3) Trayvon Martin.
I try to keep this blog as inoffensive as possible, however occasionally something happens (like the Sandy Hook School shooting) and I feel like maybe I have something to say. I wont address the murder and trial of Trayvon, and I think anyone who doesn’t have their head up their ass will agree that it is a fucking shame when a young person loses their life for whatever reason. Rather Id like to address the ridiculous notion that somehow this case was not about race, and the even bigger fable that race is no longer a factor in this country. The right-wing pundit corral has even claimed that to mention race in this event is the real racism.
It is, of course, a load of shit. I have my own opinions on the Trayvon Martin case, but I think aside from this specific case the notion that we in the US are somehow “Post-racial” or that racism is a thing of the past is ridiculous. Anytime you have a society with a past like Americas you are going to have long-term fallout, repercussions, and ripples by which events of the past still affect the present. When a race has been systematically suppressed and given second best (or third or worse) opportunity for education and advancement then that group is going to be saddled with that legacy for a long, long time. The idea that just because black people are now granted equality (or at least lip-service is paid to their equality) can’t erase the result of generations of second class citizenship anymore than we can expect the oceans to repopulate overnight just because we stop overfishing today. Time, whether we like it or not, is required to right our historical wrongs as a nation. No amount of self-righteous “I never owned a slave, don’t blame me” can change the fact that generation after generation of black American has been raised with one boot on their shoulder holding them down. Both in historically overt ways (Jim Crow laws) and psychologically subtle ways (equating black people with “inherent” criminality) have created a chasm between black people and the rest of American society and no amount of right-wing self-denial can bridge it.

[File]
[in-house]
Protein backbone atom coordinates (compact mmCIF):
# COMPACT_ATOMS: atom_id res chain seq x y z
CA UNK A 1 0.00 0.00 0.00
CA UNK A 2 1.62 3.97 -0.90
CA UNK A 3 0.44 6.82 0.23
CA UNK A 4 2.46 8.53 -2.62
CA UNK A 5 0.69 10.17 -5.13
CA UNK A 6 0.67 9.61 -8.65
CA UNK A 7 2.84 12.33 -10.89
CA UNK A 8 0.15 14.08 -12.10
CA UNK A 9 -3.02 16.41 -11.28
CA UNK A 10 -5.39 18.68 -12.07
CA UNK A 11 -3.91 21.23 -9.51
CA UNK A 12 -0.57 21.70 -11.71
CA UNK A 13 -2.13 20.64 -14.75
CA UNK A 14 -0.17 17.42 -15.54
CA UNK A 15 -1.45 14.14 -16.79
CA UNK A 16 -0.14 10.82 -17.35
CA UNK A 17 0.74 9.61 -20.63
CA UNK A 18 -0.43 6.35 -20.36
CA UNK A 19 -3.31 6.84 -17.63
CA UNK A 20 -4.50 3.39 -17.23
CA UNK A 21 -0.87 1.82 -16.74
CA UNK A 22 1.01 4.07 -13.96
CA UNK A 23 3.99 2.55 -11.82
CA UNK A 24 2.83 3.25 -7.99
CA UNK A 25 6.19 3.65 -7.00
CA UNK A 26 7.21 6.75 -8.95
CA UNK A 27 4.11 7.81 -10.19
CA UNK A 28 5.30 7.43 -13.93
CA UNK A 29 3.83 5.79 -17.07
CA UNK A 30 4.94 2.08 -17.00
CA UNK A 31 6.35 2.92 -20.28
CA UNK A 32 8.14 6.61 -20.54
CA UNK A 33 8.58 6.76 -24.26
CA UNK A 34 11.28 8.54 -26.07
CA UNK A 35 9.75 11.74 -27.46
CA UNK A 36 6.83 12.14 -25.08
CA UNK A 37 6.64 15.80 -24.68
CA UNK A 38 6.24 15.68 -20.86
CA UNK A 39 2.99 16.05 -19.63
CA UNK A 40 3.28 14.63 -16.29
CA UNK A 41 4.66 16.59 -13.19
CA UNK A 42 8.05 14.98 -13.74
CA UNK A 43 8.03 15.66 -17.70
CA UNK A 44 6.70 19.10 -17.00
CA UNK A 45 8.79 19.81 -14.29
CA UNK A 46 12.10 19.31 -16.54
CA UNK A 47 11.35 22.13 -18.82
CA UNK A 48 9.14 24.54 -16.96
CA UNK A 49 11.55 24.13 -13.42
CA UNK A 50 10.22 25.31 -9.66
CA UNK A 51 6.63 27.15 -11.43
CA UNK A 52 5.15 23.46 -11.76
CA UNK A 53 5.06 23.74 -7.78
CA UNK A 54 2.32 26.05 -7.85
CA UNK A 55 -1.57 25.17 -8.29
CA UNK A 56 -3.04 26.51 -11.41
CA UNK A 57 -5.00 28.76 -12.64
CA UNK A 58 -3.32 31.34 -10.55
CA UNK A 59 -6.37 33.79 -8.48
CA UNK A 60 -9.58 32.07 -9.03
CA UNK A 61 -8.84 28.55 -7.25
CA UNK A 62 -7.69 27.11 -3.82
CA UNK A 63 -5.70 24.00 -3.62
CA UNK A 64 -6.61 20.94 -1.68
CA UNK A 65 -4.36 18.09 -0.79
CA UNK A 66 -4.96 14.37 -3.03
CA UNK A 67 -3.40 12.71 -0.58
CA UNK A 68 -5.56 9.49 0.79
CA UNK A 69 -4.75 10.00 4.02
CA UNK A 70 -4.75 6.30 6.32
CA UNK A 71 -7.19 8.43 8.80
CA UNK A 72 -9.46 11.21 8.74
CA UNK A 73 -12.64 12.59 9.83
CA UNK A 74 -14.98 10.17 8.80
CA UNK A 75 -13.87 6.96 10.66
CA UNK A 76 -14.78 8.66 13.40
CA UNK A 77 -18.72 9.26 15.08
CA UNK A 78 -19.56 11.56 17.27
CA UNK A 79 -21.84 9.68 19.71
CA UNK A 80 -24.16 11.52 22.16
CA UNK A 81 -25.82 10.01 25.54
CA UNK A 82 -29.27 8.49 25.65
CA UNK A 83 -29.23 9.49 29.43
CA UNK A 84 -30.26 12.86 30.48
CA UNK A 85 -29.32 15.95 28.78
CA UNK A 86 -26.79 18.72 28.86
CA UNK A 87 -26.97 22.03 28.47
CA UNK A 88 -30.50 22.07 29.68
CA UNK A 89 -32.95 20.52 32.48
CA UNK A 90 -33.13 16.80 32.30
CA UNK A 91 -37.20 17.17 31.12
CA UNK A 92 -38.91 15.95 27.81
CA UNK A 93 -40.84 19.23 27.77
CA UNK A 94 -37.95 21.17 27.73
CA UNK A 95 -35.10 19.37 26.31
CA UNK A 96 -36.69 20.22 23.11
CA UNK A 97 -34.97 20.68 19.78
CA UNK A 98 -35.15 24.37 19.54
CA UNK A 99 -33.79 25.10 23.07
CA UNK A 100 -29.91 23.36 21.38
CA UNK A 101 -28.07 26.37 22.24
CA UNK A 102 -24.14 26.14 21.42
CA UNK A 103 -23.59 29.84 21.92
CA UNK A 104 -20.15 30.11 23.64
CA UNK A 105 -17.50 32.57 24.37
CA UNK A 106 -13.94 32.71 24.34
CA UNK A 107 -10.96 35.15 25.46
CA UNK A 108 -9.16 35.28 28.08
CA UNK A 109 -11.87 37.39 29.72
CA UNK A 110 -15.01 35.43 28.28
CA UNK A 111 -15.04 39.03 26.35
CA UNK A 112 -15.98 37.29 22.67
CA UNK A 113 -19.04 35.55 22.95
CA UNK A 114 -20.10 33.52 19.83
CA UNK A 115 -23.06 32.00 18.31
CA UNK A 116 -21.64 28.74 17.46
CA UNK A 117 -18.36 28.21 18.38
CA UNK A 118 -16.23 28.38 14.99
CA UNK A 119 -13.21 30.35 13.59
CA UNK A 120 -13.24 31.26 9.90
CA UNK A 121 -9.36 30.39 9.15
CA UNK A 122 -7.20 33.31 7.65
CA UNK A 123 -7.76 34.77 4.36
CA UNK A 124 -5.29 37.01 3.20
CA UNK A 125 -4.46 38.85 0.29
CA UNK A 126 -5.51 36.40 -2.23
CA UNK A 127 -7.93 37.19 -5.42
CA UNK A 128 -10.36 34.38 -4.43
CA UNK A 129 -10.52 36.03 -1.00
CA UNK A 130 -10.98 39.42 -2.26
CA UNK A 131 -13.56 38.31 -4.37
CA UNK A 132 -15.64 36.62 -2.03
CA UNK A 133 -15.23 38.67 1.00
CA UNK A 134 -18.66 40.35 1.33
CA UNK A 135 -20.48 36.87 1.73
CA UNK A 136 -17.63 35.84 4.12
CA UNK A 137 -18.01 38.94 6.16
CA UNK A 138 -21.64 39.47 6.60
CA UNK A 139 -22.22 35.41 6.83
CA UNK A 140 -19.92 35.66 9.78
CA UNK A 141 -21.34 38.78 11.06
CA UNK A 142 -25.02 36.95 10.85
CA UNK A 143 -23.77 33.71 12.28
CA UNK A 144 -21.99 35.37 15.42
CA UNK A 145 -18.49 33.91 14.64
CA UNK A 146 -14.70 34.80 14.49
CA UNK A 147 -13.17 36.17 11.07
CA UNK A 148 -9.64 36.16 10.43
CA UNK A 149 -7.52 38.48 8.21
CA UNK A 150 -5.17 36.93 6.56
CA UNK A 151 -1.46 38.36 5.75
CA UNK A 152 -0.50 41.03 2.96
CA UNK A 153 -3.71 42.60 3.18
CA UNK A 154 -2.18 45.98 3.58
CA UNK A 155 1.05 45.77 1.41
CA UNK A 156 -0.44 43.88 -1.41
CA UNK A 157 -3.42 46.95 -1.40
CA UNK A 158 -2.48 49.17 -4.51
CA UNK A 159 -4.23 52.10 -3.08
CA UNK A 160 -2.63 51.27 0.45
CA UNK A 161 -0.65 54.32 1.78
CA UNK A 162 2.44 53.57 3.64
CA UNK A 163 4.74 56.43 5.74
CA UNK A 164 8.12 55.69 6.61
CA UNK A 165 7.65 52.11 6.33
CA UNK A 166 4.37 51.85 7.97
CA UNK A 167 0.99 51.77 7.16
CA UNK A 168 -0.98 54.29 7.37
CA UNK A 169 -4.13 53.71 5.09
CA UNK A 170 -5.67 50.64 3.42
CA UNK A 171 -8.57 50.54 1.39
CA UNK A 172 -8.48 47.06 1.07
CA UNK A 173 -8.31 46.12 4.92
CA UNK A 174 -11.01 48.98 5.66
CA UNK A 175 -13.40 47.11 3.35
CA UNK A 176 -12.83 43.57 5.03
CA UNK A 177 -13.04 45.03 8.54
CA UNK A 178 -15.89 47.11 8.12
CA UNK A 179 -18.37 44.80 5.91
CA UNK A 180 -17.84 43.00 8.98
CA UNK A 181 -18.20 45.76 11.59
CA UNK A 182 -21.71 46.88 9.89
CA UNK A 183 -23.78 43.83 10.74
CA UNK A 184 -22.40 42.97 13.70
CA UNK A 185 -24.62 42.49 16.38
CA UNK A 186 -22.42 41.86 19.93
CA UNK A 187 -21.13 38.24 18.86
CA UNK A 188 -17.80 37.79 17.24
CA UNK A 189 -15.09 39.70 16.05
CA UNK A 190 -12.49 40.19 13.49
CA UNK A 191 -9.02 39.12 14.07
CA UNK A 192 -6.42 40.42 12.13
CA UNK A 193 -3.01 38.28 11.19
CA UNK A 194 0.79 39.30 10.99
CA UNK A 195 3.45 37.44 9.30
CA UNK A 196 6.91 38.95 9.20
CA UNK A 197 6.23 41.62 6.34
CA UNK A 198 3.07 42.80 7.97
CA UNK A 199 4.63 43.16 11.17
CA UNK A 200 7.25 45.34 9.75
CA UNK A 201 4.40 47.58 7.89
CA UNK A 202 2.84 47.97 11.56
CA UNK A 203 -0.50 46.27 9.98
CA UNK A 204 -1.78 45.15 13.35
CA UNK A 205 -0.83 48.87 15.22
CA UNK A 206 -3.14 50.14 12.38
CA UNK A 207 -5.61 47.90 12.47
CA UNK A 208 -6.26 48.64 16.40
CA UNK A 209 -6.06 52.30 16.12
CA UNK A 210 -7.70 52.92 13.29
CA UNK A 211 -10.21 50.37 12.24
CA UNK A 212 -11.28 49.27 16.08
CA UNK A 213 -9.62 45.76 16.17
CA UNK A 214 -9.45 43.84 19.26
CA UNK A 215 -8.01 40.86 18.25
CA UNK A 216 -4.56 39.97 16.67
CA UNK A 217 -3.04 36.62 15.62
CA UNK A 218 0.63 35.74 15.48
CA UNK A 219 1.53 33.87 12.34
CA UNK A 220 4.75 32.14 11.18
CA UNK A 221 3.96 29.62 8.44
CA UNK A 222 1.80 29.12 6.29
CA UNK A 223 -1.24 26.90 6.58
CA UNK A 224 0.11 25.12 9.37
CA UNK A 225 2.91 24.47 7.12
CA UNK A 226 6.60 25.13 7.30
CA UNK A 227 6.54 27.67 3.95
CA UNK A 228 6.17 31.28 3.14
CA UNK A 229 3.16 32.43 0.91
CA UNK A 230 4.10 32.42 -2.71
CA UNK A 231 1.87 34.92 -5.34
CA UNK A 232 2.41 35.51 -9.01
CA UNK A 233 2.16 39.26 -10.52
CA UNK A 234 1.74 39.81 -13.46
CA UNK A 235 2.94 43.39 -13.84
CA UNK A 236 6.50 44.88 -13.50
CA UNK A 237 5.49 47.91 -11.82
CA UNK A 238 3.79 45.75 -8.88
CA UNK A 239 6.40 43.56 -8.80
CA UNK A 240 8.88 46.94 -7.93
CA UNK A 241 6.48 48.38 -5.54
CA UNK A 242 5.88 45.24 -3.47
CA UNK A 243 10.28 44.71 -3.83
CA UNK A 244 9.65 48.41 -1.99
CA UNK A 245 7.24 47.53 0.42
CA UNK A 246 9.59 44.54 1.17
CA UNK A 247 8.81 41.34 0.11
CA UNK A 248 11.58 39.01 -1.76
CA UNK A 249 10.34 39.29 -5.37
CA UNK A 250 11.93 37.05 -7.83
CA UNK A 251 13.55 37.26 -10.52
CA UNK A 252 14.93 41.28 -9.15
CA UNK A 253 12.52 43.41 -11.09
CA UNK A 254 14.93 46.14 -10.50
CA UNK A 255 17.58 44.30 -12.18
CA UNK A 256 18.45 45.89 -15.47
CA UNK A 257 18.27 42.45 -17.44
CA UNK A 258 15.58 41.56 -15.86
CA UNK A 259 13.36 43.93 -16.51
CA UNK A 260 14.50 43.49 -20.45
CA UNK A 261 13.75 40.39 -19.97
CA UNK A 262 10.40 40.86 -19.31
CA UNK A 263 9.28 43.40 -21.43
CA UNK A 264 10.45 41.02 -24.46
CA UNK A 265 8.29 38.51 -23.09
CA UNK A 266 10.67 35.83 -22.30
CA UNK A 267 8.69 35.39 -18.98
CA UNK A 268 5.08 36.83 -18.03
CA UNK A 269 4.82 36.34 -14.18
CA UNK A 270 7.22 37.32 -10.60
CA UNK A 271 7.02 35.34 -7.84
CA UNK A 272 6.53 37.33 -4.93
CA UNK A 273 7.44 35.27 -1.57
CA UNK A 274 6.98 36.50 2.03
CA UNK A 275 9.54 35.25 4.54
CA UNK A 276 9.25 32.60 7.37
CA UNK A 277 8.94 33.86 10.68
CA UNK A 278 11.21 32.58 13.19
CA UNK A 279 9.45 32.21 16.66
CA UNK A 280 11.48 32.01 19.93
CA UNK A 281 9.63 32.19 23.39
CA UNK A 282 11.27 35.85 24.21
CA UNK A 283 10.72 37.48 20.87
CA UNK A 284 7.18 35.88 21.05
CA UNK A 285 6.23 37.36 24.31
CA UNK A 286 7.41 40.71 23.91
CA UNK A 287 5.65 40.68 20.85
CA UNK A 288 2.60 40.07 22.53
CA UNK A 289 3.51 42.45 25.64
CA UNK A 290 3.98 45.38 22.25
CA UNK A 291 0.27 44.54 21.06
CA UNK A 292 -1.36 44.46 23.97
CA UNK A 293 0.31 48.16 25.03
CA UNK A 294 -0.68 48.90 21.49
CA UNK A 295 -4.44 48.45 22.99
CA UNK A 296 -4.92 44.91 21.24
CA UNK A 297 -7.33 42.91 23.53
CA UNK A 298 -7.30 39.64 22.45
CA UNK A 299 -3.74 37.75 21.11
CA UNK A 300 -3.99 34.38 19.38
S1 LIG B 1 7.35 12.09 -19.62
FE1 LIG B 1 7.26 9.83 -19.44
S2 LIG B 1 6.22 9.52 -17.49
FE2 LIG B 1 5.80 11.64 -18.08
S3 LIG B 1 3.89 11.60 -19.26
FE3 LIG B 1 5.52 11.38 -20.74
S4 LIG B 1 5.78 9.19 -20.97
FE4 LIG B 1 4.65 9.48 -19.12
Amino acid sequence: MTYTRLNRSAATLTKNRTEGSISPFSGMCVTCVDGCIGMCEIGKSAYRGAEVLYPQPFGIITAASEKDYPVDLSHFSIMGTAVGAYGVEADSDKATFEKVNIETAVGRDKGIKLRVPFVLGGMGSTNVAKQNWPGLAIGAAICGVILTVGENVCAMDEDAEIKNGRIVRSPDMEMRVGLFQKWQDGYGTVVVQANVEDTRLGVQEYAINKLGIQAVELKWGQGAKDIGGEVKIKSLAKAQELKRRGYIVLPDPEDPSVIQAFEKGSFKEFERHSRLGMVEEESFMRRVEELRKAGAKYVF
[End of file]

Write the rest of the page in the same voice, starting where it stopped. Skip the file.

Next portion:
The problem is, most of the racist people in this country don’t even know that they are racist. By accepting the “common wisdom” that “we” are not racist, we deny the reality that is all around us.
We are born into a society with its own history, behavioral cues, and a class/caste system in place that we are indoctrinated with birth, like it or not, we are fed a series of non factual cues and stereotypes (about everything, not just people) that we generally swallow so early and is reinforced by our parents, teachers, media, and peers so constantly that we seldom question them. Sometimes when forced to deal with the reality of this unrealistic conditioning we stop, look around and get a tiny glimpse of reality and modify our worldview. Far more often, unfortunately, we circle the wagons and declare our dedication to the “party line”. As reality seeps further and further into our world, as I believe it always does, that facade of bullshit gets more and more brittle. its defenders more strident, and eventually, finally, the truth bursts forth like flood-waters and the new “reality” asserts itself. What a shame that it has to take so long and be fought against by so many who would rather cling to a clearly mistaken idea than to be uncomfortable for the short time it takes to become acquainted with reality.
Whether you or I like the idea or not, the Trayvon Martin case was also about race. I see it is an opportunity to examine my own biases and behaviors, it has caused me to think deeper than I normally do day-to-day about my own acceptance of the conditioning that this society has trained into me since I was a child. When something terrible happens, sometimes the best thing we can do is to take that shock, sadness/anger, and outrage and use it to look at our own world rather than turning the blame outward, its much harder to do, but in the end it changes the world for the better.